Since that point, the folks at Marvel Studios have made a point of having their heroes put the public first – whether that is evacuating the city of Sokovia in Avengers: Age Of Ultron, having Spider-Man steer a plane into an abandoned beach, or having Thor focus on getting the people of Asgard away from his battle with Hela. I just thought it was nice to see that consistency continue, even though you could argue the story has outgrown those kind of concerns.

Before I go, just a quick note on Doctor Strange handing over the time stone in exchange for Tony Stark’s life. Earlier in the film, Strange explicitly tells Stark that he will not hesitate to let Stark (or Spider-Man) die in order to protect the time stone, then at the end of the battle on Titan, he explicitly exchanges the stone for Stark’s life. A surface read of this would indicate that he, like Gamora and Quill and Loki, couldn’t sit by and watch somebody die when he could do something about it.

However, I subscribe to this theory: between the two exchanges I mentioned, Strange uses the time stone to look at potential future outcomes – a staggering 14,000,605 of them, in fact – and saw only one in which the heroes came out on top. And knowing what he knows, he hands over the time stone after saying he absolutely would not do so. So the theory is that Strange knows that the one positive outcome either required Thanos to collect all the stones and complete his plan, or required Tony Stark to be alive. I would suggest it is the latter, since the former doesn’t necessarily require Stark.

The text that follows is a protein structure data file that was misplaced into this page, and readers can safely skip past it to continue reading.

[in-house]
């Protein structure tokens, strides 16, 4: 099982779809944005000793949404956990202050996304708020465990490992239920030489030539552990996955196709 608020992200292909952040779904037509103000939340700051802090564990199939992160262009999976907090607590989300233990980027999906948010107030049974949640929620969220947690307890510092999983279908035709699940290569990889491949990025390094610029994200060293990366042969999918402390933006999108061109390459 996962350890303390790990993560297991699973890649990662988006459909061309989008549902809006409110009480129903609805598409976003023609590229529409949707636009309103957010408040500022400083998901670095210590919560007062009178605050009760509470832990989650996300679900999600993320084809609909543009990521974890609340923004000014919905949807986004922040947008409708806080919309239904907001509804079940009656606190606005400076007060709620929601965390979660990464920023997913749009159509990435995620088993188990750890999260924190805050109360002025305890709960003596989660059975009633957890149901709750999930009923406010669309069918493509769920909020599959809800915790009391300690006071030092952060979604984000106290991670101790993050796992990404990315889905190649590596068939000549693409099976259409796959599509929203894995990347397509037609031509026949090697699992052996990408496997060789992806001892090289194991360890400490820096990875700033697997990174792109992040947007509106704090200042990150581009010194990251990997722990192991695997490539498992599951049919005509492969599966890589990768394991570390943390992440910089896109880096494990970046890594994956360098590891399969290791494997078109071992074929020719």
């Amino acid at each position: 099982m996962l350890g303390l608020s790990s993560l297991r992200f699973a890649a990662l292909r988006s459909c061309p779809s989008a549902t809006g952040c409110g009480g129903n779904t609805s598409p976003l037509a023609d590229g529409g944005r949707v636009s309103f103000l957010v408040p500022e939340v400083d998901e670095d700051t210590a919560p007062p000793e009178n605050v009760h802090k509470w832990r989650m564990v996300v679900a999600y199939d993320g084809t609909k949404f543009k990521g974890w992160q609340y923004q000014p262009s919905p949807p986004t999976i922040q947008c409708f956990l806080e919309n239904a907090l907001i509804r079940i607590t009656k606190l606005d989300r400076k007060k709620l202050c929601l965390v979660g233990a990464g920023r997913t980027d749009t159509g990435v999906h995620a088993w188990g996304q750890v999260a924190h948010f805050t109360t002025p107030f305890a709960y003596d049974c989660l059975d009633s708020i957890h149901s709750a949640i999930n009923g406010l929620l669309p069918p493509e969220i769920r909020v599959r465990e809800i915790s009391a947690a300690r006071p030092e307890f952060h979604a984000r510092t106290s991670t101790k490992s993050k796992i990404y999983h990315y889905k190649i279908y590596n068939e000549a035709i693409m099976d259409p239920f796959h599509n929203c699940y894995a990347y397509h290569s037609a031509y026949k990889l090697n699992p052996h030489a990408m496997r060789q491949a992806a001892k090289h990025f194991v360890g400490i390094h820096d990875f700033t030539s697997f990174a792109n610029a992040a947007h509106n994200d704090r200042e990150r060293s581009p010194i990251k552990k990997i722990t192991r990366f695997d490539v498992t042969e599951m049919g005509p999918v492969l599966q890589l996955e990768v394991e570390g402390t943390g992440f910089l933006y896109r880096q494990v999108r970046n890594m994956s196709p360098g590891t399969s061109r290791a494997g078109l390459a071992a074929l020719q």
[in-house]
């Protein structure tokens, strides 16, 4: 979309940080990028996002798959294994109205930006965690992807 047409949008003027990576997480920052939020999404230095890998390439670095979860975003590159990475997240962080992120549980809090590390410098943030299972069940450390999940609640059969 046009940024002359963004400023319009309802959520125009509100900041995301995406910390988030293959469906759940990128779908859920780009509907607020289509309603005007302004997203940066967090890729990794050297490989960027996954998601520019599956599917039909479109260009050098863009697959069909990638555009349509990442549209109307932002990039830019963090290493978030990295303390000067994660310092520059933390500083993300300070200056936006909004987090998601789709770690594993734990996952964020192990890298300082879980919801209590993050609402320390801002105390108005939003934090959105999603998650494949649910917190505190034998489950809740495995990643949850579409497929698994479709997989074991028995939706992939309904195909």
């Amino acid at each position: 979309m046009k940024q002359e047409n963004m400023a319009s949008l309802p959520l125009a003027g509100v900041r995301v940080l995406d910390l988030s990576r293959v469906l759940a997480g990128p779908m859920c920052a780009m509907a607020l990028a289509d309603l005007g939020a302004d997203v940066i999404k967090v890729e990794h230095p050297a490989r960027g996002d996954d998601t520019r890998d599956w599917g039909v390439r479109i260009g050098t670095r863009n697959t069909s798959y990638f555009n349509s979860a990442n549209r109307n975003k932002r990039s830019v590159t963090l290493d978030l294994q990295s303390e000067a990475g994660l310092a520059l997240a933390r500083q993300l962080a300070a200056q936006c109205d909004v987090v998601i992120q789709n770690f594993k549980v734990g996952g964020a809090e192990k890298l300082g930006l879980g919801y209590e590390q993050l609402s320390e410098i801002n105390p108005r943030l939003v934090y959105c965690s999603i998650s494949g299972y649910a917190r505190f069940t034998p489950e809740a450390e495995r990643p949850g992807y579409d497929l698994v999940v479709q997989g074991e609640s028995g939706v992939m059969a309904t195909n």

As I mentioned in my first review, I called the ending one of the boldest in superhero film history. Whatever happens in Avengers 4 (coming in May 2019), I would wager two things: the vanished heroes – Spider-Man, Black Panther, Doctor Strange, Falcon, Bucky, etc – will be back by the final act, and it will be thanks to the work of one Mr Tony Stark.

And it is still going to be a long year.

Avengers: Infinity War is directed by Anthony and Joe Russo, from a script by Christopher Markus and Stephen McFeely, and based on the comics by Stan Lee and Jack Kirby; it stars (deep breath) Robert Downey Jr, Chris Hemsworth, Mark Ruffalo, Chris Evans, Scarlett Johansson, Benedict Cumberbatch, Don Cheadle, Tom Holland, Chadwick Boseman, Paul Bettany, Elizabeth Olsen, Anthony Mackie, Sebastian Stan, Danai Gurira, Letitia Wright, Peter Dinklage, Benedict Wong, Tom Hiddleston, Idris Elba, Pom Klementieff, Gwyneth Paltrow, Benicio del Toro, Dave Bautista, Zoe Saldana and Chris Pratt, and the voices of Vin Diesel, Bradley Cooper, Tom Vaughan-Lawlor, Carrie Coon and Josh Brolin. It is in cinemas now, clearly.